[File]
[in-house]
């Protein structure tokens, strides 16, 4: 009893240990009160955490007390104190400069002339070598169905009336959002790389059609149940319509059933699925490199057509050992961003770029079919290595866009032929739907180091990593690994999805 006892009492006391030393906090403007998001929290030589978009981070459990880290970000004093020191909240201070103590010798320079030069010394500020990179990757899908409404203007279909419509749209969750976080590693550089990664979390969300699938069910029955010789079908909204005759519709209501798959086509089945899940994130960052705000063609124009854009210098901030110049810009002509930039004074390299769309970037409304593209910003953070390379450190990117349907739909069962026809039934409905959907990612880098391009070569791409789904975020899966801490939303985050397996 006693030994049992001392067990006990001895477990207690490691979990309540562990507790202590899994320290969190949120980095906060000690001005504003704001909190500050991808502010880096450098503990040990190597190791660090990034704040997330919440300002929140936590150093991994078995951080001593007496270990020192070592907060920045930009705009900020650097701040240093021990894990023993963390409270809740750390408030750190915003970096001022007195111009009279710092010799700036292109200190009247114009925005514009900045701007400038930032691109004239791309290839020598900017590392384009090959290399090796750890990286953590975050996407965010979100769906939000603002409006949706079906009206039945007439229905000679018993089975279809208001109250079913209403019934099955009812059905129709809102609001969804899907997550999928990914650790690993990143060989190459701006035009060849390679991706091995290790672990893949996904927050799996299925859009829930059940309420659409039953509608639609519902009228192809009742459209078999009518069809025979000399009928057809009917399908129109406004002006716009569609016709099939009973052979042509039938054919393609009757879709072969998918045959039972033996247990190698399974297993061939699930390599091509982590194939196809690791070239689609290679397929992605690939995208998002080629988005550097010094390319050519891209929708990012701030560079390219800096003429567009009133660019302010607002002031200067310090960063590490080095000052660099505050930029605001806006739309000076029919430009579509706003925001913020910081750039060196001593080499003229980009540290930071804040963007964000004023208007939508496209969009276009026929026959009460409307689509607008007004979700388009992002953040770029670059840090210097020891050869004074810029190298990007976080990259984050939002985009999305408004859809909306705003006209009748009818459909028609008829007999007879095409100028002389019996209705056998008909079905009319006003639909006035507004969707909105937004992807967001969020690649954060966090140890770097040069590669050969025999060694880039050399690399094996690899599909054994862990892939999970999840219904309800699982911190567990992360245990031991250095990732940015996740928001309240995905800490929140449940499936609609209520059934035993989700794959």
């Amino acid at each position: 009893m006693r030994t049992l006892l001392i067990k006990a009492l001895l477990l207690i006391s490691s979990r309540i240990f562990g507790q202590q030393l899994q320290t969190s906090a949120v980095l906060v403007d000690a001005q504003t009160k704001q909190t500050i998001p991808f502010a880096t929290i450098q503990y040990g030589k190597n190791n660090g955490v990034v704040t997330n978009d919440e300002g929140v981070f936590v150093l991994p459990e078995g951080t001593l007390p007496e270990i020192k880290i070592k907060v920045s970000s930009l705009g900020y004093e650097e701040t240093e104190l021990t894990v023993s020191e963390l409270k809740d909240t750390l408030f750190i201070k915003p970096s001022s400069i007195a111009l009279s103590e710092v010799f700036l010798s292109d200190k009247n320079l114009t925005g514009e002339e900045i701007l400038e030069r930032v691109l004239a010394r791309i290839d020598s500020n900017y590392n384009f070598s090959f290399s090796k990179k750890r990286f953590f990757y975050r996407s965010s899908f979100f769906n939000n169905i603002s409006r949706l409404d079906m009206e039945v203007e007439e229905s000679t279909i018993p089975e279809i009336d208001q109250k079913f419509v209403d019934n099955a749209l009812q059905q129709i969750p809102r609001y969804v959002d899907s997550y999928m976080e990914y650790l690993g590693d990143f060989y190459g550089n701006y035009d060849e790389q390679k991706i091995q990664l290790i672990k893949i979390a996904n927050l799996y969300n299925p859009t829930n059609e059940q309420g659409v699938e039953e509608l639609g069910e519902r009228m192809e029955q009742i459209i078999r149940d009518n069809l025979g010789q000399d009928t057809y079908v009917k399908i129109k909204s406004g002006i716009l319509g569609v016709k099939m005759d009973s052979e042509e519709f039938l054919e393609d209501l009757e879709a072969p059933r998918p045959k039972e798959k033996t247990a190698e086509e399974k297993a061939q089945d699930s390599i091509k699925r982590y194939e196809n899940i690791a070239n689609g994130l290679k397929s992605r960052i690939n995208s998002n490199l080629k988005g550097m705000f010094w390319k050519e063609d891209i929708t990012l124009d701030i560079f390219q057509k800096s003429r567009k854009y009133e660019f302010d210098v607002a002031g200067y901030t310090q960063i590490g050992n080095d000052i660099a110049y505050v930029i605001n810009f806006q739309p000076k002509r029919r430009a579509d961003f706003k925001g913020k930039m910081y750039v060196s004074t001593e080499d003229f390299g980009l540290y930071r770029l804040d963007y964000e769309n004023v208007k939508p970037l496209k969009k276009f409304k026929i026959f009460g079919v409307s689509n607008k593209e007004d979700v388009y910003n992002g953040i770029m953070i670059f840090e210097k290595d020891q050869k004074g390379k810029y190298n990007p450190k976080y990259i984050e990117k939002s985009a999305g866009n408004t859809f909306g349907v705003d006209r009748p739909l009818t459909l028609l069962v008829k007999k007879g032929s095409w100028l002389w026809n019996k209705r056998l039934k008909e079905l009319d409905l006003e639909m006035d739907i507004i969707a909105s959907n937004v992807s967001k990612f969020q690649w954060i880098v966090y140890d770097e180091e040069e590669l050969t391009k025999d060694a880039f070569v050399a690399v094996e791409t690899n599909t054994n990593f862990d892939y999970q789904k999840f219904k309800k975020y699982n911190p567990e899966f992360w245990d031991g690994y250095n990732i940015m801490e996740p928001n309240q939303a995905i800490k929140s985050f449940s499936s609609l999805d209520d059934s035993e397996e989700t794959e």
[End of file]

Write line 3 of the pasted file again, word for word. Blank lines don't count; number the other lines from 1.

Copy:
């Amino acid at each position: 009893m006693r030994t049992l006892l001392i067990k006990a009492l001895l477990l207690i006391s490691s979990r309540i240990f562990g507790q202590q030393l899994q320290t969190s906090a949120v980095l906060v403007d000690a001005q504003t009160k704001q909190t500050i998001p991808f502010a880096t929290i450098q503990y040990g030589k190597n190791n660090g955490v990034v704040t997330n978009d919440e300002g929140v981070f936590v150093l991994p459990e078995g951080t001593l007390p007496e270990i020192k880290i070592k907060v920045s970000s930009l705009g900020y004093e650097e701040t240093e104190l021990t894990v023993s020191e963390l409270k809740d909240t750390l408030f750190i201070k915003p970096s001022s400069i007195a111009l009279s103590e710092v010799f700036l010798s292109d200190k009247n320079l114009t925005g514009e002339e900045i701007l400038e030069r930032v691109l004239a010394r791309i290839d020598s500020n900017y590392n384009f070598s090959f290399s090796k990179k750890r990286f953590f990757y975050r996407s965010s899908f979100f769906n939000n169905i603002s409006r949706l409404d079906m009206e039945v203007e007439e229905s000679t279909i018993p089975e279809i009336d208001q109250k079913f419509v209403d019934n099955a749209l009812q059905q129709i969750p809102r609001y969804v959002d899907s997550y999928m976080e990914y650790l690993g590693d990143f060989y190459g550089n701006y035009d060849e790389q390679k991706i091995q990664l290790i672990k893949i979390a996904n927050l799996y969300n299925p859009t829930n059609e059940q309420g659409v699938e039953e509608l639609g069910e519902r009228m192809e029955q009742i459209i078999r149940d009518n069809l025979g010789q000399d009928t057809y079908v009917k399908i129109k909204s406004g002006i716009l319509g569609v016709k099939m005759d009973s052979e042509e519709f039938l054919e393609d209501l009757e879709a072969p059933r998918p045959k039972e798959k033996t247990a190698e086509e399974k297993a061939q089945d699930s390599i091509k699925r982590y194939e196809n899940i690791a070239n689609g994130l290679k397929s992605r960052i690939n995208s998002n490199l080629k988005g550097m705000f010094w390319k050519e063609d891209i929708t990012l124009d701030i560079f390219q057509k800096s003429r567009k854009y009133e660019f302010d210098v607002a002031g200067y901030t310090q960063i590490g050992n080095d000052i660099a110049y505050v930029i605001n810009f806006q739309p000076k002509r029919r430009a579509d961003f706003k925001g913020k930039m910081y750039v060196s004074t001593e080499d003229f390299g980009l540290y930071r770029l804040d963007y964000e769309n004023v208007k939508p970037l496209k969009k276009f409304k026929i026959f009460g079919v409307s689509n607008k593209e007004d979700v388009y910003n992002g953040i770029m953070i670059f840090e210097k290595d020891q050869k004074g390379k810029y190298n990007p450190k976080y990259i984050e990117k939002s985009a999305g866009n408004t859809f909306g349907v705003d006209r009748p739909l009818t459909l028609l069962v008829k007999k007879g032929s095409w100028l002389w026809n019996k209705r056998l039934k008909e079905l009319d409905l006003e639909m006035d739907i507004i969707a909105s959907n937004v992807s967001k990612f969020q690649w954060i880098v966090y140890d770097e180091e040069e590669l050969t391009k025999d060694a880039f070569v050399a690399v094996e791409t690899n599909t054994n990593f862990d892939y999970q789904k999840f219904k309800k975020y699982n911190p567990e899966f992360w245990d031991g690994y250095n990732i940015m801490e996740p928001n309240q939303a995905i800490k929140s985050f449940s499936s609609l999805d209520d059934s035993e397996e989700t794959e």